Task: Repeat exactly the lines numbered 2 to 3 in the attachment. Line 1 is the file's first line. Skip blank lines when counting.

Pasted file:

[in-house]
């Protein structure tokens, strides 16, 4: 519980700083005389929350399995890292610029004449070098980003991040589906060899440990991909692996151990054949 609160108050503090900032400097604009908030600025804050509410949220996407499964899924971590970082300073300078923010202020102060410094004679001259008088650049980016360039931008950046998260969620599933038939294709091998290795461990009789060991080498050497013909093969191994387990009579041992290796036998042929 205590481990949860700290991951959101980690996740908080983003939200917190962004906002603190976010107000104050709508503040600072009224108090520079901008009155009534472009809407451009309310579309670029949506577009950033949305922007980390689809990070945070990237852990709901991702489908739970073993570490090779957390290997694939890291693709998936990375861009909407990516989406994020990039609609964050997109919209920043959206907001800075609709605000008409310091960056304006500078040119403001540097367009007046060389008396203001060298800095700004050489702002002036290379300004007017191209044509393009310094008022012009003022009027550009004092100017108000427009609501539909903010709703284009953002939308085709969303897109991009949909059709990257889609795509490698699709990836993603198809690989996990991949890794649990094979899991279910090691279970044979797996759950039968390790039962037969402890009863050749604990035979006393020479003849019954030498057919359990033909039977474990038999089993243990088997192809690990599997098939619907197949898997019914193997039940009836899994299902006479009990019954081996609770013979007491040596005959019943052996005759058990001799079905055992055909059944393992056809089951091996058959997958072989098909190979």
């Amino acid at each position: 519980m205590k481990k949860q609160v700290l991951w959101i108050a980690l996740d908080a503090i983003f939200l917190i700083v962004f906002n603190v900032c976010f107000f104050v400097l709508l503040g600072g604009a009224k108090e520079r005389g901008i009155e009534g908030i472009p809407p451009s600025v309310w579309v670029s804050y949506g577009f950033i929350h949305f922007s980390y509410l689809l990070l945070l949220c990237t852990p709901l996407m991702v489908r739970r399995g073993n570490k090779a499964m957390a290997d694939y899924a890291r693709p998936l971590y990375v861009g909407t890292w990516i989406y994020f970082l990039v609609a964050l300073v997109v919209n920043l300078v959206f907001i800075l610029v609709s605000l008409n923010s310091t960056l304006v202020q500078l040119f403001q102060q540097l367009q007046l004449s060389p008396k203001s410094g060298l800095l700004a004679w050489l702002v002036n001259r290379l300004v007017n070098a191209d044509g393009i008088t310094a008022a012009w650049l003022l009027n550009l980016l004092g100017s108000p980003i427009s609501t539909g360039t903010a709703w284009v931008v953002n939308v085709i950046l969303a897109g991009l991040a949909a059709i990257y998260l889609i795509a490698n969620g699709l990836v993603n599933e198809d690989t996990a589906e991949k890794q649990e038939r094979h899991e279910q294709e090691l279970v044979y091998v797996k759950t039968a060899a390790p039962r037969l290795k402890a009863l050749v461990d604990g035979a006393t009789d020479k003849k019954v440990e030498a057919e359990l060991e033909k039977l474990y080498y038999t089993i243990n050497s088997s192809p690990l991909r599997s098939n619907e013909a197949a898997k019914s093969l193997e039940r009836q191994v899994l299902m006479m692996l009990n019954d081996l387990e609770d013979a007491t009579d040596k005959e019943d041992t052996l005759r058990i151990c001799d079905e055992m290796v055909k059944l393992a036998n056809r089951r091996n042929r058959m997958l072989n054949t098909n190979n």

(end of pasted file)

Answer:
């Protein structure tokens, strides 16, 4: 519980700083005389929350399995890292610029004449070098980003991040589906060899440990991909692996151990054949 609160108050503090900032400097604009908030600025804050509410949220996407499964899924971590970082300073300078923010202020102060410094004679001259008088650049980016360039931008950046998260969620599933038939294709091998290795461990009789060991080498050497013909093969191994387990009579041992290796036998042929 205590481990949860700290991951959101980690996740908080983003939200917190962004906002603190976010107000104050709508503040600072009224108090520079901008009155009534472009809407451009309310579309670029949506577009950033949305922007980390689809990070945070990237852990709901991702489908739970073993570490090779957390290997694939890291693709998936990375861009909407990516989406994020990039609609964050997109919209920043959206907001800075609709605000008409310091960056304006500078040119403001540097367009007046060389008396203001060298800095700004050489702002002036290379300004007017191209044509393009310094008022012009003022009027550009004092100017108000427009609501539909903010709703284009953002939308085709969303897109991009949909059709990257889609795509490698699709990836993603198809690989996990991949890794649990094979899991279910090691279970044979797996759950039968390790039962037969402890009863050749604990035979006393020479003849019954030498057919359990033909039977474990038999089993243990088997192809690990599997098939619907197949898997019914193997039940009836899994299902006479009990019954081996609770013979007491040596005959019943052996005759058990001799079905055992055909059944393992056809089951091996058959997958072989098909190979």
């Amino acid at each position: 519980m205590k481990k949860q609160v700290l991951w959101i108050a980690l996740d908080a503090i983003f939200l917190i700083v962004f906002n603190v900032c976010f107000f104050v400097l709508l503040g600072g604009a009224k108090e520079r005389g901008i009155e009534g908030i472009p809407p451009s600025v309310w579309v670029s804050y949506g577009f950033i929350h949305f922007s980390y509410l689809l990070l945070l949220c990237t852990p709901l996407m991702v489908r739970r399995g073993n570490k090779a499964m957390a290997d694939y899924a890291r693709p998936l971590y990375v861009g909407t890292w990516i989406y994020f970082l990039v609609a964050l300073v997109v919209n920043l300078v959206f907001i800075l610029v609709s605000l008409n923010s310091t960056l304006v202020q500078l040119f403001q102060q540097l367009q007046l004449s060389p008396k203001s410094g060298l800095l700004a004679w050489l702002v002036n001259r290379l300004v007017n070098a191209d044509g393009i008088t310094a008022a012009w650049l003022l009027n550009l980016l004092g100017s108000p980003i427009s609501t539909g360039t903010a709703w284009v931008v953002n939308v085709i950046l969303a897109g991009l991040a949909a059709i990257y998260l889609i795509a490698n969620g699709l990836v993603n599933e198809d690989t996990a589906e991949k890794q649990e038939r094979h899991e279910q294709e090691l279970v044979y091998v797996k759950t039968a060899a390790p039962r037969l290795k402890a009863l050749v461990d604990g035979a006393t009789d020479k003849k019954v440990e030498a057919e359990l060991e033909k039977l474990y080498y038999t089993i243990n050497s088997s192809p690990l991909r599997s098939n619907e013909a197949a898997k019914s093969l193997e039940r009836q191994v899994l299902m006479m692996l009990n019954d081996l387990e609770d013979a007491t009579d040596k005959e019943d041992t052996l005759r058990i151990c001799d079905e055992m290796v055909k059944l393992a036998n056809r089951r091996n042929r058959m997958l072989n054949t098909n190979n």